Weeks before the WannaCry outbreak, other attackers unleashed malware that targeted the same SMB flaw in Windows. But instead of installing ransomware, this campaign instead infected endpoints with Adylkuzz cryptocurrency mining software, security researchers say.
As organizations around the globe - including hospitals in the United Kingdom - recover from the WannaCry ransomware campaign, healthcare entities in the United States so far appear to have mostly avoided the crisis. But why?
Microsoft's chief legal officer has slammed U.S. spy agencies, warning that civilians are at risk if governments stockpile libraries of software vulnerabilities that eventually fall into the hands of cybercriminals.
Criminals have long aimed to separate people from their possessions. So for anyone who follows ransomware, the WannaCry outbreak won't come as a shock. Nor will longstanding advice for surviving ransomware shakedowns: Prepare, or prepare to pay.
Microsoft has issued emergency security updates for some unsupported operating systems to protect against the global WannaCry ransomware outbreak. In addition, a researcher has accidentally disabled new infections from crypto-locking PCs, though he warns the respite will likely be temporary.
The Food and Drug Administration will soon launch a new centralized digital health unit that will address the cybersecurity of medical device software, Bakul Patel, who is overseeing the effort, explains in this in-depth interview.
Former Bush and Obama cyber adviser Melissa Hathaway says that over the past decade, more than 100 recommendations on improving government cybersecurity have been made but mostly ignored. Now the cybersecurity executive order signed by President Donald Trump will add dozens of new reports in 14 areas.
The cybersecurity epitaph of the fired FBI director could read: "He showed courage to take on Apple." Comey publicly battled Apple CEO Tim Cook over unlocking the iPhone of the San Bernardino shooter, becoming the face of the proponents who seek ways to bypass encryption on mobile devices.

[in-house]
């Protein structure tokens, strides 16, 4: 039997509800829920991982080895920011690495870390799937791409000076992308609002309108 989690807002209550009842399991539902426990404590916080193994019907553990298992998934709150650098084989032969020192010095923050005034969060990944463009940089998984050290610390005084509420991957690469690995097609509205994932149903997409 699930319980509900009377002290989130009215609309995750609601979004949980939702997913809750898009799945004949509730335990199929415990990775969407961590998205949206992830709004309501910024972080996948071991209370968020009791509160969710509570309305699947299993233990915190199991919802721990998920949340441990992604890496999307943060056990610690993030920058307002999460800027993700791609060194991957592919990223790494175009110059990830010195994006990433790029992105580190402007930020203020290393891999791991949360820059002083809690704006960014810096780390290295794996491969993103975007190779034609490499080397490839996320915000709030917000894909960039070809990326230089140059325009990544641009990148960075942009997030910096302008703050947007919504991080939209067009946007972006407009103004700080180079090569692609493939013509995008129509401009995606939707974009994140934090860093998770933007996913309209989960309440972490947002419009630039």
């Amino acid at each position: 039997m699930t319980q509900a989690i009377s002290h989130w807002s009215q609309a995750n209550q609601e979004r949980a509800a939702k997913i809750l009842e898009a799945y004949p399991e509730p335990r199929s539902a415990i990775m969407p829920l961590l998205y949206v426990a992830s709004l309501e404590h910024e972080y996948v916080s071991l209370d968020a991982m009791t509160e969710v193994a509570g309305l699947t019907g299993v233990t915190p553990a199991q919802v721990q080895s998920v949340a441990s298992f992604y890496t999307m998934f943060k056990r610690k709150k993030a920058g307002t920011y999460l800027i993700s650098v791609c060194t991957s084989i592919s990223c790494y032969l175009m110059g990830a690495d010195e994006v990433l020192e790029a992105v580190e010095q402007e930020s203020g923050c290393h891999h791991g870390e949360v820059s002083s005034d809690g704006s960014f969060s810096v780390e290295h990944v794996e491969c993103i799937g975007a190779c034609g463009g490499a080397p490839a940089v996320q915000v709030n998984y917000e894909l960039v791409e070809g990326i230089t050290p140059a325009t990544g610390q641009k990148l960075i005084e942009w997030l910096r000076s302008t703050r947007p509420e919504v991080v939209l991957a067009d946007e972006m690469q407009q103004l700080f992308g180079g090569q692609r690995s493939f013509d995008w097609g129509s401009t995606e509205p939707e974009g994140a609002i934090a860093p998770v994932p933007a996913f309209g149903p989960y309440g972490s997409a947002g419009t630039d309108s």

Who in the world could have attempted to mess with this past weekend's presidential election in France via a well-timed dump of campaign documents and communications from the campaign of Emmanuel Macron? Security experts say all evidence points to the usual suspect: Russian hackers.
While the federal health data breach tally shows that hacker incidents continue to rise in 2017, regulators are offering up some insights from their investigations into a handful of ransomware-related breaches reported in 2016.
The critical Active Management Technology flaw in many Intel chipsets' firmware can be remotely exploited using any password - or even no password at all - to gain full access to a system, security researchers warn. Numerous systems and even ATMs will require forthcoming firmware fixes.
Mobile payments are more secure than online and card payments, says David Lott, a payments risk expert with the Retail Payments Risk Forum at the Federal Reserve Bank of Atlanta. But how customers use their mobile devices can dramatically affect transactional security.
Organizations have more endpoints today than ever, and securing those endpoints is challenging, because it's rare that any one organization is responsible for all the endpoints that touch its network and servers, says Mike Spanbauer, vice president of research and strategy at NSS Labs.
Travel industry software giant Sabre has alerted hotels that its software-as-a-service SynXis Central Reservations system - used by more than 36,000 properties - was breached and payment card data and customers' personal details may have been stolen.